But health insurance isn’t about the monthly cost – it’s about the catastrophe, right?

Like the car accident I was in after my first year of grad school – a grad school that didn’t offer any health coverage, and the job I’d started a week before the accident (and would lose two days after when my bosses’ deal went belly up) wouldn’t offer me health insurance until I’d been there 3 months.

When I left Northern Cali for Southern Cali the health plan went with me.  Sort of.  Only here, the plan I was on had no reach and there were quite literally no doctors or practices available to me.  Pretty soon the monthly cost, plus the yearly membership fee seemed ridiculous.  I was working freelance and that kind of expense became impossible.  I let it go.

Freelancing would surely lead to Union membership and the amazing carrot of benefits.  Right.  Each time Union membership got close, something went wrong, until I suspected it just wasn’t going to happen for me.  Add to that the 400 (soon 600) hours you needed to qualify for health benefits, and the banking system for these hours and the way the hours are not at all translatable to hours worked and the fact that you’re still kicking in and Union initiation and dues….lose lose lose.

So, I am without health insurance.  It’s true.  And the truth is, I don’t make enough, and haven’t in some time to buy my own.  And it’s never seemed worth it to me because I’ve never really utilized this health care system and hope that remains the case.

And while somewhere in the back of my mind, I hope for some kind of coverage, it’s never been something I could shell out several thousand dollars a year for.

I sincerely hoped Obama got it.  I really thought he did.  I thought he got it sufficiently not to dilute it.  I thought he got it enough that I didn’t have to regret that Hillary wasn’t the candidate.  I thought he got it enough that I didn’t have to regret Edwards’ early exit.  Hillary knows health care and John Edwards knows poverty.  I believed either one of them would fight tooth and nail for health care reform.  I believed they had gotten through to Obama.  I believed that he knew this was where we wanted to draw a line, stand up and be counted, and join the ranks of the rest of the civilized nations of the world.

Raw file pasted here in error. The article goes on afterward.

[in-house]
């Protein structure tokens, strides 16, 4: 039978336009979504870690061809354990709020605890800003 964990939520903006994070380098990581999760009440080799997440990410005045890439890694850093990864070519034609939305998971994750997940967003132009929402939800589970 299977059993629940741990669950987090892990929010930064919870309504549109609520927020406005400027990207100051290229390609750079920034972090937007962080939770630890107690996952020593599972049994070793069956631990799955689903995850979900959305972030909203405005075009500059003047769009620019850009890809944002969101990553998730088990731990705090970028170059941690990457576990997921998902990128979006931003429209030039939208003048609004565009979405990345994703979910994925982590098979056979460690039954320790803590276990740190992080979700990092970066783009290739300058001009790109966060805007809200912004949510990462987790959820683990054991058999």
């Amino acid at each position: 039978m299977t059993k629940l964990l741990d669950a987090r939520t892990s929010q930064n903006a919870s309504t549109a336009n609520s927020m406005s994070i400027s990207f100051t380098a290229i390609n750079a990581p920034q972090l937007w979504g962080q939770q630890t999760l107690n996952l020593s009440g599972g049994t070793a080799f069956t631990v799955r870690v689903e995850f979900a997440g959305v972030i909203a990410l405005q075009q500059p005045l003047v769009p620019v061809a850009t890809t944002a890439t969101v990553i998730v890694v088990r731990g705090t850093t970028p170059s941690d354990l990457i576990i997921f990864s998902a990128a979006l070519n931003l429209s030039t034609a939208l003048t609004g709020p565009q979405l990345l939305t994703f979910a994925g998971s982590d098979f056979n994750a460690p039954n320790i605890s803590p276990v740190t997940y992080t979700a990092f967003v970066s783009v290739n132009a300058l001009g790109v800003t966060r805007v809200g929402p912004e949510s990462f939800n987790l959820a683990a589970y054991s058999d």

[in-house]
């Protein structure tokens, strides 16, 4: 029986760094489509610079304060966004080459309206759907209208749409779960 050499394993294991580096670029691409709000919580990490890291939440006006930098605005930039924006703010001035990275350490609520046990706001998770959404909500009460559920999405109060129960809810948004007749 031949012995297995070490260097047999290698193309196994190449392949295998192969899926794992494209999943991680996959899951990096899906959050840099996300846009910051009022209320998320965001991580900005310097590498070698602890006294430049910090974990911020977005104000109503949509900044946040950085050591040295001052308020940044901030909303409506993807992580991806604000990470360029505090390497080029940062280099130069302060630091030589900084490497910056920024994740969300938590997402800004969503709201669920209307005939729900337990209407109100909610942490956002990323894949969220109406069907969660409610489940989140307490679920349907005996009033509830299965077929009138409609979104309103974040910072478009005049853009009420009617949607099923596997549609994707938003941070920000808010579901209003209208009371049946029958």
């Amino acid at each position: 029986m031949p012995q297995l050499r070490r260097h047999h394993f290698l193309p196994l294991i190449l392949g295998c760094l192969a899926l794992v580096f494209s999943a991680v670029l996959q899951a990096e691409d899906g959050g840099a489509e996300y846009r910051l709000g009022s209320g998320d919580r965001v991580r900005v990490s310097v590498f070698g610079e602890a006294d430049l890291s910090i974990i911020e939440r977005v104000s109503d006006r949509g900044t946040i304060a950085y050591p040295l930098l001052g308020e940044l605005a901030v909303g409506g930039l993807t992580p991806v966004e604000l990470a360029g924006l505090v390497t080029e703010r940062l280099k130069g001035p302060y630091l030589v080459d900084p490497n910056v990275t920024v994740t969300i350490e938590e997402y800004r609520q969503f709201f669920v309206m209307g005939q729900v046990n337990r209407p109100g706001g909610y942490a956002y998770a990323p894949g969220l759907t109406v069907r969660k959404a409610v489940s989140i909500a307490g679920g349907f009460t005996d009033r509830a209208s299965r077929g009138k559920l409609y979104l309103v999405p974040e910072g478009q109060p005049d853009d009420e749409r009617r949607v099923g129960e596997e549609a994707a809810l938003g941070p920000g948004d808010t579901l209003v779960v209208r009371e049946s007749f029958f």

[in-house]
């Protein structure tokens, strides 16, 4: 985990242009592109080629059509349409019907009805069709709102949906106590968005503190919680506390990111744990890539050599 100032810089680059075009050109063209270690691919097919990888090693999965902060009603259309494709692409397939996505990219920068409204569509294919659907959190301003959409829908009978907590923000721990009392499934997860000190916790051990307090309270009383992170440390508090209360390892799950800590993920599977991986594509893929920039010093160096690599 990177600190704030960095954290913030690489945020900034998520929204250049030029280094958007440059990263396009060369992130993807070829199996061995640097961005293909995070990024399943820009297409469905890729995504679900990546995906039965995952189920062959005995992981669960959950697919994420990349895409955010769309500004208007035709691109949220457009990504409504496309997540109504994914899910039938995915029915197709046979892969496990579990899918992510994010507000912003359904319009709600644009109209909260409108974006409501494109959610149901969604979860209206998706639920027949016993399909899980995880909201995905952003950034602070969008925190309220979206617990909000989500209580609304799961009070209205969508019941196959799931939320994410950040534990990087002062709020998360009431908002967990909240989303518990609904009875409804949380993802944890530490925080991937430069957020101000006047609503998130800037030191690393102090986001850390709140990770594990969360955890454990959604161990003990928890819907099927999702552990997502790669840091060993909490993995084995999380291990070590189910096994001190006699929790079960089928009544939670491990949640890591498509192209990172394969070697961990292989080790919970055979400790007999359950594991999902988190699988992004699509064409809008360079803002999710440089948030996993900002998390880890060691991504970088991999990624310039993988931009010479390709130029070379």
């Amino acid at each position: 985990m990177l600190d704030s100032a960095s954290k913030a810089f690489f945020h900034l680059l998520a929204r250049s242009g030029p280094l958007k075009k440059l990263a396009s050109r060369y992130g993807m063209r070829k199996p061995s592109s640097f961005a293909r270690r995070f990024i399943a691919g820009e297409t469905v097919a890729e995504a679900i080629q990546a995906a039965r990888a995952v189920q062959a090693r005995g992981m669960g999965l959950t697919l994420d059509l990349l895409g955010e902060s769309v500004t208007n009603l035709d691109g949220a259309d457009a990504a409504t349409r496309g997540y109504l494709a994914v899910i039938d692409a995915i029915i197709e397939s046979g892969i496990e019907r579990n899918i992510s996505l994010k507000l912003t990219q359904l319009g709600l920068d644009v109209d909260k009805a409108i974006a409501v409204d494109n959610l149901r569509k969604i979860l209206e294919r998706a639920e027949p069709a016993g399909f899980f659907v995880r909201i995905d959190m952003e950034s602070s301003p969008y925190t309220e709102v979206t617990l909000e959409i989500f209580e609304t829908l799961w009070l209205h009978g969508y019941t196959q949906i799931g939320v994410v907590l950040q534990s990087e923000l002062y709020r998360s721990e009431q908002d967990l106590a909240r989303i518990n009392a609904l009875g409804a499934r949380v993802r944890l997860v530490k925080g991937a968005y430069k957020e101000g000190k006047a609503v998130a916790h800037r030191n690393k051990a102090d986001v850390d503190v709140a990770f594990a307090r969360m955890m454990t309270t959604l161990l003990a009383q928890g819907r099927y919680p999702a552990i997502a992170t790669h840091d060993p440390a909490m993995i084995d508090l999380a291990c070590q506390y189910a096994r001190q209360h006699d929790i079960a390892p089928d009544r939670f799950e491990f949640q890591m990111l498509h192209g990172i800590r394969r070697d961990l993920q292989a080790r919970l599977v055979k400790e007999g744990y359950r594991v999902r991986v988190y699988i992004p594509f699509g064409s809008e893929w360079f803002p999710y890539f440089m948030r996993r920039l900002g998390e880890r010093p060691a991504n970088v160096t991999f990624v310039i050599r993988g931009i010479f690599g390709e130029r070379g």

I’m afraid I was mistaken.  He never took the gloves off.  Single-payer health insurance already exists.  It is out of reach for most people.  Brokers exist who will find you insurance, plans exist that will offer you individual or family insurance.  Organizations exist that you can join and get health insurance for nominal annual fees.  But again, those fees, or broker’s fees, plus the costs of the insurance are out of reach for most people.  If Congress has its way, though, I may now be required to pay for what I could never afford before.

Someone somewhere needs to say out loud that there is a difference between health care and health insurance.  That health insurance does not guarantee health care – in fact often impedes it – and that what we need for our citizenry is available and highly subsidized access to health care.

The UK has this and it works just fine.  It works better than our current system, in fact.  People are starting to buy private health insurance there for additional coverage and perks, but it is still not at the point that you need to do that in order to get basic care.  That may change. In the meantime, any resident of the UK can just go to a doctor whenever they feel they need to.  The long waits and delays of the 70’s and 80’s seem largely eradicated.  It’s true – the buildings are not state of the art and they may under-prescribe where American doctors tend to over-prescribe, but overall, if people get hurt they get help and if they are sick they get treatment. 

It’s a shame we can’t manage this.  It’s a shame people are terrified of losing or changing jobs because the health insurance industry has such a lock on things.  It’s a shame that people make huge life choices about how they live and what they do with the majority of their time based on something so ancillary to that.  Of course health itself is extremely important, but getting access to care should not be the reason you choose your occupation or the company you work for or how you live your life.

Just writing all this probably means I may never get access to health insurance again.  Is that how we should be living, as a citizenry, in the 21st century in the wealthiest nation the earth has ever known?

But hey – transparency is the new privacy, right?